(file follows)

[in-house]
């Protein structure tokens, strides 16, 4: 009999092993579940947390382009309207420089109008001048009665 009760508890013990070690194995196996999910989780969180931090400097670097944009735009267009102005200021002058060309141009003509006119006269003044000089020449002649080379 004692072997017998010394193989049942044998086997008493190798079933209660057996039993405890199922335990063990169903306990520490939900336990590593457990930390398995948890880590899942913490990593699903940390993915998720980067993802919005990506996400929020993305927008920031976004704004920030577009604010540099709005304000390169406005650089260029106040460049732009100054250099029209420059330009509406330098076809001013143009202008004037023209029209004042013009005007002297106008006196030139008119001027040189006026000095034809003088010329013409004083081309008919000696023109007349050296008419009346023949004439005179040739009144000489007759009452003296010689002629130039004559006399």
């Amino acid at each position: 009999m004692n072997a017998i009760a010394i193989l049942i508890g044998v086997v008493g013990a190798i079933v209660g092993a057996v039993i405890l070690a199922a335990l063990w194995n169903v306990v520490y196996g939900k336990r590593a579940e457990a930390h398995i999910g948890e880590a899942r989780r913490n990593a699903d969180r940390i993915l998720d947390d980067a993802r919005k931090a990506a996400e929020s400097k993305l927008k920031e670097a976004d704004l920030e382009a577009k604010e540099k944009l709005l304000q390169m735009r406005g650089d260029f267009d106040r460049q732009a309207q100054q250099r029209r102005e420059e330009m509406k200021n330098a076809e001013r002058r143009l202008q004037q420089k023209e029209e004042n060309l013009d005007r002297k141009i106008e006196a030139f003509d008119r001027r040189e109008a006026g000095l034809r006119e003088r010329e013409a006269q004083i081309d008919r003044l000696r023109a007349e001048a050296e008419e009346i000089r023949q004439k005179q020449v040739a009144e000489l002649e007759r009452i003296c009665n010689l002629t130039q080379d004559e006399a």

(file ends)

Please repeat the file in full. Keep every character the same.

[in-house]
């Protein structure tokens, strides 16, 4: 009999092993579940947390382009309207420089109008001048009665 009760508890013990070690194995196996999910989780969180931090400097670097944009735009267009102005200021002058060309141009003509006119006269003044000089020449002649080379 004692072997017998010394193989049942044998086997008493190798079933209660057996039993405890199922335990063990169903306990520490939900336990590593457990930390398995948890880590899942913490990593699903940390993915998720980067993802919005990506996400929020993305927008920031976004704004920030577009604010540099709005304000390169406005650089260029106040460049732009100054250099029209420059330009509406330098076809001013143009202008004037023209029209004042013009005007002297106008006196030139008119001027040189006026000095034809003088010329013409004083081309008919000696023109007349050296008419009346023949004439005179040739009144000489007759009452003296010689002629130039004559006399």
């Amino acid at each position: 009999m004692n072997a017998i009760a010394i193989l049942i508890g044998v086997v008493g013990a190798i079933v209660g092993a057996v039993i405890l070690a199922a335990l063990w194995n169903v306990v520490y196996g939900k336990r590593a579940e457990a930390h398995i999910g948890e880590a899942r989780r913490n990593a699903d969180r940390i993915l998720d947390d980067a993802r919005k931090a990506a996400e929020s400097k993305l927008k920031e670097a976004d704004l920030e382009a577009k604010e540099k944009l709005l304000q390169m735009r406005g650089d260029f267009d106040r460049q732009a309207q100054q250099r029209r102005e420059e330009m509406k200021n330098a076809e001013r002058r143009l202008q004037q420089k023209e029209e004042n060309l013009d005007r002297k141009i106008e006196a030139f003509d008119r001027r040189e109008a006026g000095l034809r006119e003088r010329e013409a006269q004083i081309d008919r003044l000696r023109a007349e001048a050296e008419e009346i000089r023949q004439k005179q020449v040739a009144e000489l002649e007759r009452i003296c009665n010689l002629t130039q080379d004559e006399a």